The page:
The Ancestral Puebloans (often called Anasazi, though this name actually comes from the Navajo and means "ancient enemies") were groups that lived in the Southwestern region of the United States. Starting somewhat over a thousand years ago, they began building pueblos, moving on to Great Houses, which were enormous buildings with hundreds of rooms and unknown purpose. After a couple centuries of this there was a disruption in their society and new pueblos were built in highly defensible positions, including the famous cliff houses. Things did settle down though and there is clear continuity between them and the modern puebloans, such as the Zuni, Hopi, and Taos. They were conquered by the Spanish, who hoped to find gold and the Seven Cities of Cibola (which were real puebloan settlements, but with decidedly less gold than the Spaniards would have preferred). Later they revolted and drove the Spanish out. The Spanish took them over again, but New Spain soon became Mexico. Then the United States took over half of Mexico and to this day there are people who still live in pueblos like their ancestors did a thousand years ago.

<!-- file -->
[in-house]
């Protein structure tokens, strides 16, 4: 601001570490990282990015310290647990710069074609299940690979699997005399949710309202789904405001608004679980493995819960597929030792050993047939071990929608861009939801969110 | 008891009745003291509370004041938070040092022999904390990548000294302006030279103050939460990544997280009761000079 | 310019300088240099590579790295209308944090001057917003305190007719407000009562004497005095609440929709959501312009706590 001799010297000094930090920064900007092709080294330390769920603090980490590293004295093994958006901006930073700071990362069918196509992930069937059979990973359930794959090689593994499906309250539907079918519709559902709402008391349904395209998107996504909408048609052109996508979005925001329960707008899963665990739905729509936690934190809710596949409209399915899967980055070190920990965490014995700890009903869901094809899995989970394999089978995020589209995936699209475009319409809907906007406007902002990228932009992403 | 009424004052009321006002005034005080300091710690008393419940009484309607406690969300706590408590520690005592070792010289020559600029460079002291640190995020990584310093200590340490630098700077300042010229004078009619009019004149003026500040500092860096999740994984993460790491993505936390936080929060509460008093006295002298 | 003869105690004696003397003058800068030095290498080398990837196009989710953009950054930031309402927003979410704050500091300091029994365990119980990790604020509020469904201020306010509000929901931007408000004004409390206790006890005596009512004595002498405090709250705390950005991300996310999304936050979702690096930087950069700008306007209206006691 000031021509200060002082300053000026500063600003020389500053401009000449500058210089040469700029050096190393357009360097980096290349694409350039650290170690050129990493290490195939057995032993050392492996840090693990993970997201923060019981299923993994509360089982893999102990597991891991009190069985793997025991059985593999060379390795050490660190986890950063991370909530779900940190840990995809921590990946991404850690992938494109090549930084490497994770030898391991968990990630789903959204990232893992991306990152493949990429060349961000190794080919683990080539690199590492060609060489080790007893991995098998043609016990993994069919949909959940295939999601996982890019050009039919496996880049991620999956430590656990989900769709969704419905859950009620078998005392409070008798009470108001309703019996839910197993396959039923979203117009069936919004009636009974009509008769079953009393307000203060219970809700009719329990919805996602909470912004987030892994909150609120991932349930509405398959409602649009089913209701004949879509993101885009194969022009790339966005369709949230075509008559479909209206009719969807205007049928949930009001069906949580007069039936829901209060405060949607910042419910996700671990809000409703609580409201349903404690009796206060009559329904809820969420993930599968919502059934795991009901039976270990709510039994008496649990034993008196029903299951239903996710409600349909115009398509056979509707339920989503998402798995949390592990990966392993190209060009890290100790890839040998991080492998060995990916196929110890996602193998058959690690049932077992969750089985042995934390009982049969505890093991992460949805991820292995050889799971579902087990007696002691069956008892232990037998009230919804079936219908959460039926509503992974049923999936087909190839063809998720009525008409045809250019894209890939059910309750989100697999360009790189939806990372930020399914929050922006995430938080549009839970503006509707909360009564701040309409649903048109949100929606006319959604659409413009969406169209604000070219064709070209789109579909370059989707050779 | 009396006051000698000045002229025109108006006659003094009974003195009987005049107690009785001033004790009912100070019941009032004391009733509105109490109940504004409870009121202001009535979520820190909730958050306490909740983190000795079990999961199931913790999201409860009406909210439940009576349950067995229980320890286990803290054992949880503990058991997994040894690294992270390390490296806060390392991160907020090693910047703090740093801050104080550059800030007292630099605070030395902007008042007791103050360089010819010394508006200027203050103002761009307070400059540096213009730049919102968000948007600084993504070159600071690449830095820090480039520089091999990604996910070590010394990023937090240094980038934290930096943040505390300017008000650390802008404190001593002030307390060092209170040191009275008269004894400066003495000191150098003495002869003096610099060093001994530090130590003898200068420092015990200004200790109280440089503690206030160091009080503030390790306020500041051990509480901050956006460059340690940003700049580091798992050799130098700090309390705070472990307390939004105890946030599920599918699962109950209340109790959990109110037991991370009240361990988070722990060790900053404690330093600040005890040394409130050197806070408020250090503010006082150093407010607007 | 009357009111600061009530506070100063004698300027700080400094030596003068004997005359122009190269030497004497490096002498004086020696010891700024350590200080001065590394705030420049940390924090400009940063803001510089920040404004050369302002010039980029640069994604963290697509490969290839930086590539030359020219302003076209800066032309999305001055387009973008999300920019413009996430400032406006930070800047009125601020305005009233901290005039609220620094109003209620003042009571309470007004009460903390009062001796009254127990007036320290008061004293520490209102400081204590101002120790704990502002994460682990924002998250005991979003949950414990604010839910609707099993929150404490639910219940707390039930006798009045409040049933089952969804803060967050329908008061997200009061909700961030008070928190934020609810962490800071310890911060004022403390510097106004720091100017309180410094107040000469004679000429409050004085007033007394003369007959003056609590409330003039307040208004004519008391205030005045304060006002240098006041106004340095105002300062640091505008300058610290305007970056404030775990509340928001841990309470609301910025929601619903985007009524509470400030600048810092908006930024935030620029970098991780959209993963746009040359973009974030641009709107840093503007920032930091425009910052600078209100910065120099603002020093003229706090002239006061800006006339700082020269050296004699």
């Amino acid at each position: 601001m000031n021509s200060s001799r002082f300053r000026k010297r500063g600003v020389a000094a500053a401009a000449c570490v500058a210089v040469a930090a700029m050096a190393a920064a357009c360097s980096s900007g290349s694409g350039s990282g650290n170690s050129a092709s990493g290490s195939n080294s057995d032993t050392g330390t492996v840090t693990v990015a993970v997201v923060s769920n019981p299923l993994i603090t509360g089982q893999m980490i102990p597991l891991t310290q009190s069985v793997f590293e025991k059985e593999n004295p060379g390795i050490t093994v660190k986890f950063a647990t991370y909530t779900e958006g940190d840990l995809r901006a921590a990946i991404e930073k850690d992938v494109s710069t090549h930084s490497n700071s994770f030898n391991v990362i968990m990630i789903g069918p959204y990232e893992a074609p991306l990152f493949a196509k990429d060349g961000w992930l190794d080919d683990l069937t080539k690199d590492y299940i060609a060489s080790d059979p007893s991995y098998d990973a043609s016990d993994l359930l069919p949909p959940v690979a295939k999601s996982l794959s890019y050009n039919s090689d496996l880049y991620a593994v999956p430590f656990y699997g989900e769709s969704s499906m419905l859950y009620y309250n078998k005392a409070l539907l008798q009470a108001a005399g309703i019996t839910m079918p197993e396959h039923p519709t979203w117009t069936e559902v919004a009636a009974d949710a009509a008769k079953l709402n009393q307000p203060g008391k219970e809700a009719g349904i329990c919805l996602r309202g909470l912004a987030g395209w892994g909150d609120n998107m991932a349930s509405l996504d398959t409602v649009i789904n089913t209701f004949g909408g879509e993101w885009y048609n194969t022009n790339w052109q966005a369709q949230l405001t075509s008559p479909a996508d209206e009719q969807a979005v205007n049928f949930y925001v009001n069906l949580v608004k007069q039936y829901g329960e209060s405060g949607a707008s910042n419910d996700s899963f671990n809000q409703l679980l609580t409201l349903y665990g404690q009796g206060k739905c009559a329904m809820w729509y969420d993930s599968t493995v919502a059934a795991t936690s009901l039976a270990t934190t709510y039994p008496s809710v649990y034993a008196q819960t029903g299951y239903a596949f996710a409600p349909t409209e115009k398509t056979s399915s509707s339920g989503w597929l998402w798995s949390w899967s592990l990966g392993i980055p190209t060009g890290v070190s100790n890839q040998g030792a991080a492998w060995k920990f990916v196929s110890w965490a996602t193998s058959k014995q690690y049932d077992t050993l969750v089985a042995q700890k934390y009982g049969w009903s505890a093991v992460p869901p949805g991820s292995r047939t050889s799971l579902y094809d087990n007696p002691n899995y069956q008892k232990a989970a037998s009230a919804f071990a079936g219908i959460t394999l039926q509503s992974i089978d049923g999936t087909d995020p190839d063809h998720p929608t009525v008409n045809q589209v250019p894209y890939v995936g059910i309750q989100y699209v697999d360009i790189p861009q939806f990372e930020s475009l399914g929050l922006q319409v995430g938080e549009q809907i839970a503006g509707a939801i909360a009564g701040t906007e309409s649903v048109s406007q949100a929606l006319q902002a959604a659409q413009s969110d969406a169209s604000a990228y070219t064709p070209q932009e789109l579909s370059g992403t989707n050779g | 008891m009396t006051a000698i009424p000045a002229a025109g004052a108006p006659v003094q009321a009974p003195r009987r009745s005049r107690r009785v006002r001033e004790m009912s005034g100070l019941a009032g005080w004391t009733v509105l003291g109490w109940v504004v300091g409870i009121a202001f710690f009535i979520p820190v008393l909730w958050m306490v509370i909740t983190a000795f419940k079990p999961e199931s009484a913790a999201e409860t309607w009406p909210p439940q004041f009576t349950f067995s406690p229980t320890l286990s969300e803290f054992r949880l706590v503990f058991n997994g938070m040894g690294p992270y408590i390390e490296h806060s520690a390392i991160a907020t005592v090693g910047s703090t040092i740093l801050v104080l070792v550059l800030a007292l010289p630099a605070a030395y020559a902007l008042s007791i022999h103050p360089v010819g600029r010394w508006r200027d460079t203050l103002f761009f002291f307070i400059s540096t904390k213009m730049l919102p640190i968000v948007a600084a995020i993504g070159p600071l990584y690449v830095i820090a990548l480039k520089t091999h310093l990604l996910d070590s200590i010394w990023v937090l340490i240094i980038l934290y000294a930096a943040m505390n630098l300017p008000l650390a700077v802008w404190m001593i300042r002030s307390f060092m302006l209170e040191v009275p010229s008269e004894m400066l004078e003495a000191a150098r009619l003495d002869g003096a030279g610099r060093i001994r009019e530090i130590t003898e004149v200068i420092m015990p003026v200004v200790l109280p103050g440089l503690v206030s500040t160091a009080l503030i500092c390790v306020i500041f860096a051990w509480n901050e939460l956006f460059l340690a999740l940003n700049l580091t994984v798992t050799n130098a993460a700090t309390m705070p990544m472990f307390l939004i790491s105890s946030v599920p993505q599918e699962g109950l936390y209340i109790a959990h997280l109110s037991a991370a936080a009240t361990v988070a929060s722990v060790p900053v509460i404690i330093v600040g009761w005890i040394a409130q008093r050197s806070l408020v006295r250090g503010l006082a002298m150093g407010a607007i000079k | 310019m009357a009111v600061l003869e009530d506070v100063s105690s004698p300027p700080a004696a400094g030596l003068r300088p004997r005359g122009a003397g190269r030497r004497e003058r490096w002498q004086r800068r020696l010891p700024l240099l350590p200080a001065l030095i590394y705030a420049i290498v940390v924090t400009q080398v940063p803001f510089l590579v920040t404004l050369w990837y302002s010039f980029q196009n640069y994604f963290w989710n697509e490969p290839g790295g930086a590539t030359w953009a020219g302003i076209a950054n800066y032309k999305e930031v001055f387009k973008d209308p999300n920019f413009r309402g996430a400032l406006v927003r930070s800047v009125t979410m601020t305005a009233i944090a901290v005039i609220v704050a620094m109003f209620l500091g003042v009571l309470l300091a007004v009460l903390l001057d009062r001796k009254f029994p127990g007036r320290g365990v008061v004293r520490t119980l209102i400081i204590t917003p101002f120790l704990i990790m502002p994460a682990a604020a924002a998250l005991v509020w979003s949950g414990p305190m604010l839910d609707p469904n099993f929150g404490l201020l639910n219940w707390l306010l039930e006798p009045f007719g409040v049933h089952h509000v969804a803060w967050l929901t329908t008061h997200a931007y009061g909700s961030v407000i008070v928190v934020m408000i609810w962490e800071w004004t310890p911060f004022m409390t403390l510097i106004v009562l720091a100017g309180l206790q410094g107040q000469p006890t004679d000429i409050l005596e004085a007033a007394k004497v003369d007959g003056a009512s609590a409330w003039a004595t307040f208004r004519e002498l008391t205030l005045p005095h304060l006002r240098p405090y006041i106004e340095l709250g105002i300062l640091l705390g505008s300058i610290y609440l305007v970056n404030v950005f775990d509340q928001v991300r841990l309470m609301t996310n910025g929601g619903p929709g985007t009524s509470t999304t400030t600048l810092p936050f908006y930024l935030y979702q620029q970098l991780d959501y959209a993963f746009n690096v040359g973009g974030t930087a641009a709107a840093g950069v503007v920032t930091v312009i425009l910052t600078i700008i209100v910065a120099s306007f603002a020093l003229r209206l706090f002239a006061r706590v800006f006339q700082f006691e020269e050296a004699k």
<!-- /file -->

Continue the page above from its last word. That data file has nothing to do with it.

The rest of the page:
There are also two closely related but less famous cultures, the Mogollon (pronounced moh-ghi-yohn)and the Hohokam. All three cultures seem to have had some contact with Mesoamerica, as chocolate and macaw feathers can be found at archaeological sites. One Hohokam settlement even had a ball court, presumably for the same sort of game the Aztecs and Maya played.

    One puebloan motif that most Americans can recognize is the fertility god Kokopelli. They are also sometimes associated with conspiracy theories, possibly because in many people's minds they are in the same general area as Roswell and Area 51.

    Other[edit | hide]

    There were actually hundreds of cultures that existed in the area at various times, but people don't care about them because they never had empires. The Nazca are an example of one of these. So are the Olmecs, known mostly for carving massive heads out of stone and being considered the Precursors to later Meso American civilizatons.

    And then again, there are these giant stone balls in Costa Rica.

    Goodbye -- 'til next time.


    1. well, not that kind of pikers
    2. Which isn't as odd as you might think; wheels aren't that helpful when most of your country is either uphill or downhill.
    3. (Chewing the leaves helpfully kept workers energized, and is considerably tolerated, leading to no small amount of Values Dissonance when a revolt by coca growers led to the election of Bolivia's first Indian president.)